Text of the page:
The Executioner and Her Way of Life is published by Yen Press.


Transformers: The Manga, Vol. 1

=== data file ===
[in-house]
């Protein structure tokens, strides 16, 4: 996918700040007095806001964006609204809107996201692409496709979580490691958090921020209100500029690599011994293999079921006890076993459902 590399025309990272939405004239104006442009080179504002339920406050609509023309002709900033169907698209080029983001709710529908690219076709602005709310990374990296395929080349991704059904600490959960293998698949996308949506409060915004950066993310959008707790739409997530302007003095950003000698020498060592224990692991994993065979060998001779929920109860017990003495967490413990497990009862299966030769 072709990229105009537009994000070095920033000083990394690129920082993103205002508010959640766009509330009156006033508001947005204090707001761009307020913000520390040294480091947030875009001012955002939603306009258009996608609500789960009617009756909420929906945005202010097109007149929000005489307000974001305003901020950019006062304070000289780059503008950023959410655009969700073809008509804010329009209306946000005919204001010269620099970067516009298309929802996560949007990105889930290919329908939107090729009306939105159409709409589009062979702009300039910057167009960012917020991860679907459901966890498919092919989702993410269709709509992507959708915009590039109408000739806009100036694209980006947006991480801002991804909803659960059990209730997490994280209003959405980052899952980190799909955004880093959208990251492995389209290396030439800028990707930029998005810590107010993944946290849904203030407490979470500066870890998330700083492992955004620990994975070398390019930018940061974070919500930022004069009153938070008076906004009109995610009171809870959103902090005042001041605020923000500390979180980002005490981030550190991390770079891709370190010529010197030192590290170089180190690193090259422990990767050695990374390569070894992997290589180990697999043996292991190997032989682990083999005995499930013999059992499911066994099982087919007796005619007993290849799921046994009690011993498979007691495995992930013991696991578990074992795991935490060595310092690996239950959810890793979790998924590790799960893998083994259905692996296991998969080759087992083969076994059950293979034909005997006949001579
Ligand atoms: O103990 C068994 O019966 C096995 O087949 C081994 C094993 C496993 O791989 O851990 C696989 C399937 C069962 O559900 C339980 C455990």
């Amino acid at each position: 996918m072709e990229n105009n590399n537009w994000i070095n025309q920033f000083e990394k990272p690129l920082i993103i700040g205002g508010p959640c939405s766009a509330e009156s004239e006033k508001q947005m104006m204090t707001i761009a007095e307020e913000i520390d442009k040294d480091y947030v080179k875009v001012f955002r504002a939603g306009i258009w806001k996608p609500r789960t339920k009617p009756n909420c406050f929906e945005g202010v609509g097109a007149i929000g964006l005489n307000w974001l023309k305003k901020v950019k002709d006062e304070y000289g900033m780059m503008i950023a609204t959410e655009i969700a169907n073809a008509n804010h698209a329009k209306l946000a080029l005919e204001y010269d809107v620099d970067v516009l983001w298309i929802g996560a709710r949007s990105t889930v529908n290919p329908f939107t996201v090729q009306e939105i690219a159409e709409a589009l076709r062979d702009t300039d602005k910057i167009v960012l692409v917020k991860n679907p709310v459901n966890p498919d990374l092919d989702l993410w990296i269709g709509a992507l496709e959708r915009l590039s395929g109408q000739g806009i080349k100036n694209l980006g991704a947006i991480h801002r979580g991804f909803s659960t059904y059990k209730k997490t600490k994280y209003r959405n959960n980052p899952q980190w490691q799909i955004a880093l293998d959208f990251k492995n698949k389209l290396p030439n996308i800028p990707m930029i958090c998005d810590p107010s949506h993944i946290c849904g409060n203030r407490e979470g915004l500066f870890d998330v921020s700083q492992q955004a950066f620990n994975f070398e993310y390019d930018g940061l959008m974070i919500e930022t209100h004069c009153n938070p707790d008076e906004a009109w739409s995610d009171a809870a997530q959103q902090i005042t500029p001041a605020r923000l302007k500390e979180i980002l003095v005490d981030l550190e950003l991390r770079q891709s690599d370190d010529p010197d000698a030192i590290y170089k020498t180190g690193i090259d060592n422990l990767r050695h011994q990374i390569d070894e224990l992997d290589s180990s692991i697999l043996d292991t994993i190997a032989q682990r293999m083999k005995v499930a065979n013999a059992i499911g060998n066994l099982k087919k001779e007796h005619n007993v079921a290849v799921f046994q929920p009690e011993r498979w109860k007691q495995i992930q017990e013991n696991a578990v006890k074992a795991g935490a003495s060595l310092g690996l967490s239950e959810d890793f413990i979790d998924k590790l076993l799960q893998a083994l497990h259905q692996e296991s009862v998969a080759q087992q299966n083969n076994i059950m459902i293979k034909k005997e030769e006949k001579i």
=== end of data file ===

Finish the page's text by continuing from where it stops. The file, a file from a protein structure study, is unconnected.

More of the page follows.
My nine-year old son and I went on a manga shopping date recently, and when he saw Transformers: The Manga, he became really excited and asked if we could purchase it. Having read it after him, I honestly felt I had a “second chance” to embrace my inner kid again! While the manga doesn’t have a clear timeline, it captures the iconic Autobots and Deceptions in the first battles on Cybertron and Earth; adventures with a young boy named Kenji (who is almost like a “human Autobot”); and new challenges the Autobots face after a great loss to their team. While the lack of a timeline does make the “story” confusing at times, the art is absolutely incredible and stirred a very strong appreciation in me to slow down and just admire the artwork alone. The bonus illustration section (which contains quite a few colored pages and is a fairly hefty section in itself) was a wonderful addition! My nine-year-old very much enjoyed this manga and said he loved that it included so many Transformers. I would add that I also enjoyed this, though I also agree with him that because there are so many Transformers, it can be hard to differentiate between who is who (especially if there is a lack of an Autobot/Decepticon symbol). I definitely recommend this to fans of Transformers who want to read the original “comics” as well as discover some fun behind-the-scenes concerning the original anime. I know my oldest is looking forward to picking up the second volume and can say that I am, too! ~ Laura A. Grace